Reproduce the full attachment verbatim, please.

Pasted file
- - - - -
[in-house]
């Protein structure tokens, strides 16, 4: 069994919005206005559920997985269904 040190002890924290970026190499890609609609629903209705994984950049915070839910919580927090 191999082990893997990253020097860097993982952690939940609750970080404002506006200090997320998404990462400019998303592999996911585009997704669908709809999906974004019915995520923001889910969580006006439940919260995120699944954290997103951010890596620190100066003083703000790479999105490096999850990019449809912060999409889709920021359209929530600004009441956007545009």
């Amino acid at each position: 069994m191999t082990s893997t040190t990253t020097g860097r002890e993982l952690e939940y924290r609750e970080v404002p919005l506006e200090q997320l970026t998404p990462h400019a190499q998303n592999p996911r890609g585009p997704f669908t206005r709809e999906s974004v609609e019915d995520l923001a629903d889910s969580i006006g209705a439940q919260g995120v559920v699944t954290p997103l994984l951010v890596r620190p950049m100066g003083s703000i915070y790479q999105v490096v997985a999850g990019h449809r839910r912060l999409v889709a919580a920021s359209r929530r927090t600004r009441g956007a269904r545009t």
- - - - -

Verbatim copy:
[in-house]
């Protein structure tokens, strides 16, 4: 069994919005206005559920997985269904 040190002890924290970026190499890609609609629903209705994984950049915070839910919580927090 191999082990893997990253020097860097993982952690939940609750970080404002506006200090997320998404990462400019998303592999996911585009997704669908709809999906974004019915995520923001889910969580006006439940919260995120699944954290997103951010890596620190100066003083703000790479999105490096999850990019449809912060999409889709920021359209929530600004009441956007545009």
């Amino acid at each position: 069994m191999t082990s893997t040190t990253t020097g860097r002890e993982l952690e939940y924290r609750e970080v404002p919005l506006e200090q997320l970026t998404p990462h400019a190499q998303n592999p996911r890609g585009p997704f669908t206005r709809e999906s974004v609609e019915d995520l923001a629903d889910s969580i006006g209705a439940q919260g995120v559920v699944t954290p997103l994984l951010v890596r620190p950049m100066g003083s703000i915070y790479q999105v490096v997985a999850g990019h449809r839910r912060l999409v889709a919580a920021s359209r929530r927090t600004r009441g956007a269904r545009t």